The State of the Future - Keep Planting Seeds


| 10/22/2010 12:17:16 PM


Tags: CSA, Community Supported Agriculture, future, leon secatero, development, UN, Joanne Shenandoah, prophecy, World Bank, State of the Future,

The tutureWhen the UN’s Millennium Project released their State of the Future study in 2009—based on the input of 2,700 researchers, and backed by UNESCO, the World Bank, and the US Army—it set out an appallingly grim vision of what lies ahead. The study foresaw shortages of food and goods, a harsh reality that would incite widespread violence and potentially provoke much of civilization to collapse.

After reading that report I felt as if I'd just received an invitation to the dungeon of despair. But then, as if on cue, I met Joanne Shenandoah, the gifted Oneida singer and song writer. I heard her give voice to "Prophecy Song"—a musical empowerment for the ages which can be experienced at this link on youtube.com, as well as on her CDs.

We are now reminded
to be aware of our place upon this earth.
and to fulfill our obligations to ourselves,
our families, our nations,
the natural world, the Creator.
The words sing, we are to awaken.
Stand up, Be counted,
for you are being recognized in the Spirit world
.

—Joanne Shenandoah

Her message and her voice anchored me in a present tense of strength and possibility, and reminded me also of another respected friend from the Native American community, the late Leon Secatero. Formerly the Headman of the Canoncito Band of Navajo, To’Hajiilee, New Mexico, Leon had the gift of insight. Whenever he would hear pronouncements of doom, he would acknowledge the potential, then respond calmly.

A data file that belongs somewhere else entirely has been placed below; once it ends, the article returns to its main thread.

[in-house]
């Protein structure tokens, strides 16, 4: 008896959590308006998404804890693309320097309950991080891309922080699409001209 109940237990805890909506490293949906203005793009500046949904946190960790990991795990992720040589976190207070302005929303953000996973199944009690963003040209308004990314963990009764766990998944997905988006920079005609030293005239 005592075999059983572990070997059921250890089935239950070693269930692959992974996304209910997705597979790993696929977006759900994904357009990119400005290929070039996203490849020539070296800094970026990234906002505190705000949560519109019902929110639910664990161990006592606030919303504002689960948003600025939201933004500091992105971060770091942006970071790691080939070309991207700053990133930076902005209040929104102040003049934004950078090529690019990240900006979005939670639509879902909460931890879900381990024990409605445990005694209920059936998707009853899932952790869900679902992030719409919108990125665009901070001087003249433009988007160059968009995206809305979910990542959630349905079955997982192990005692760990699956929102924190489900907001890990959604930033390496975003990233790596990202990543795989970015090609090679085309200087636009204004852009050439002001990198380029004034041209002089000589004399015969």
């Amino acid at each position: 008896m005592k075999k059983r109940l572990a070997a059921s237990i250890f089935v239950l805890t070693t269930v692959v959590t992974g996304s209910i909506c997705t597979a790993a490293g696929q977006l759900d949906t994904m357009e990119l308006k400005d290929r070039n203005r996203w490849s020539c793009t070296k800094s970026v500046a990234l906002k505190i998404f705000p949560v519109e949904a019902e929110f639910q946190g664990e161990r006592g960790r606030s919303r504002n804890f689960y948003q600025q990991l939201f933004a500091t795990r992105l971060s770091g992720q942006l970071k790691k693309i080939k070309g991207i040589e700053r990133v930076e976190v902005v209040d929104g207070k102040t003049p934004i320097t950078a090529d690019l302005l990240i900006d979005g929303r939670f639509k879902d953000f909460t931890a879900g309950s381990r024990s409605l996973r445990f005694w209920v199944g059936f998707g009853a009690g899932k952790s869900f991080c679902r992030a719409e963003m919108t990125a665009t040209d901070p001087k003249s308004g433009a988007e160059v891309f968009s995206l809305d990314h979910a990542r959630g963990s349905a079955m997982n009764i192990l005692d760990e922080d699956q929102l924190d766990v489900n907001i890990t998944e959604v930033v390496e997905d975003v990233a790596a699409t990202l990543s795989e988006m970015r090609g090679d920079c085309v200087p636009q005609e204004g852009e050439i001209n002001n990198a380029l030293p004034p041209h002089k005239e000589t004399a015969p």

Leon Secatero (author photo)"The journey we are beginning now is for the next 500 years," he told me one day. "What will be the sacred path that people will walk over the next 500 years? Even in the midst of all the changes taking place and all the things falling apart, we are building that foundation now. That’s something important for us to remember and to focus on. If we don’t do it, no one else will.

steven mcfadden_1
10/25/2010 5:13:39 PM

Powerfully said, Dave. We see things about the same...


nebraska dave
10/25/2010 4:46:11 PM

@Steven, it’s not surprising that the solution of food, water, and survival isn’t coming from the governments or organizational studies but from the grass root initiatives. The Millennial Agrarians are here and they are us. The ones that have returned to the tried and true ways requiring patience, care, and respect for the land. Without the land and what it provides there would be no life on this planet. I can’t change the next 500 years and can only change what I do as one person in the present time. Perhaps one small thing that I do now will blossom over the centuries but that is not why I care for my small plot of land now. I care for my yards because I’m only the one that manages it for a short time then it’s passed on to the next generation. My job is to improve and leave this small piece of land healthier than when I received it. Have a great Millennial Agrarian day.





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